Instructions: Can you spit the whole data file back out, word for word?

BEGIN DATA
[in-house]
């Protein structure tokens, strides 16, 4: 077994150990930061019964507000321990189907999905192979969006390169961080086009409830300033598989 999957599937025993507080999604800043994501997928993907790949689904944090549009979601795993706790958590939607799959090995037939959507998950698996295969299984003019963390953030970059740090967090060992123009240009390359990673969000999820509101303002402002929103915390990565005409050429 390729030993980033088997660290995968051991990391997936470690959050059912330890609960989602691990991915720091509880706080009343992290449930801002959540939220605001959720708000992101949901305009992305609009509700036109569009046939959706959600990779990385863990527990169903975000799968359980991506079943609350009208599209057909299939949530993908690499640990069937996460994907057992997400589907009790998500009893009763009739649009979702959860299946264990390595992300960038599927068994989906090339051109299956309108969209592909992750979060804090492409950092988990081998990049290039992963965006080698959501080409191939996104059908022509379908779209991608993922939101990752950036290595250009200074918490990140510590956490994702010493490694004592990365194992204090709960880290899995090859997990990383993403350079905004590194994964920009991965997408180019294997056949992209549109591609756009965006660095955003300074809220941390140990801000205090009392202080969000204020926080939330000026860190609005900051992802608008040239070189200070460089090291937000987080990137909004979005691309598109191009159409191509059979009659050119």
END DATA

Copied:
[in-house]
């Protein structure tokens, strides 16, 4: 077994150990930061019964507000321990189907999905192979969006390169961080086009409830300033598989 999957599937025993507080999604800043994501997928993907790949689904944090549009979601795993706790958590939607799959090995037939959507998950698996295969299984003019963390953030970059740090967090060992123009240009390359990673969000999820509101303002402002929103915390990565005409050429 390729030993980033088997660290995968051991990391997936470690959050059912330890609960989602691990991915720091509880706080009343992290449930801002959540939220605001959720708000992101949901305009992305609009509700036109569009046939959706959600990779990385863990527990169903975000799968359980991506079943609350009208599209057909299939949530993908690499640990069937996460994907057992997400589907009790998500009893009763009739649009979702959860299946264990390595992300960038599927068994989906090339051109299956309108969209592909992750979060804090492409950092988990081998990049290039992963965006080698959501080409191939996104059908022509379908779209991608993922939101990752950036290595250009200074918490990140510590956490994702010493490694004592990365194992204090709960880290899995090859997990990383993403350079905004590194994964920009991965997408180019294997056949992209549109591609756009965006660095955003300074809220941390140990801000205090009392202080969000204020926080939330000026860190609005900051992802608008040239070189200070460089090291937000987080990137909004979005691309598109191009159409191509059979009659050119």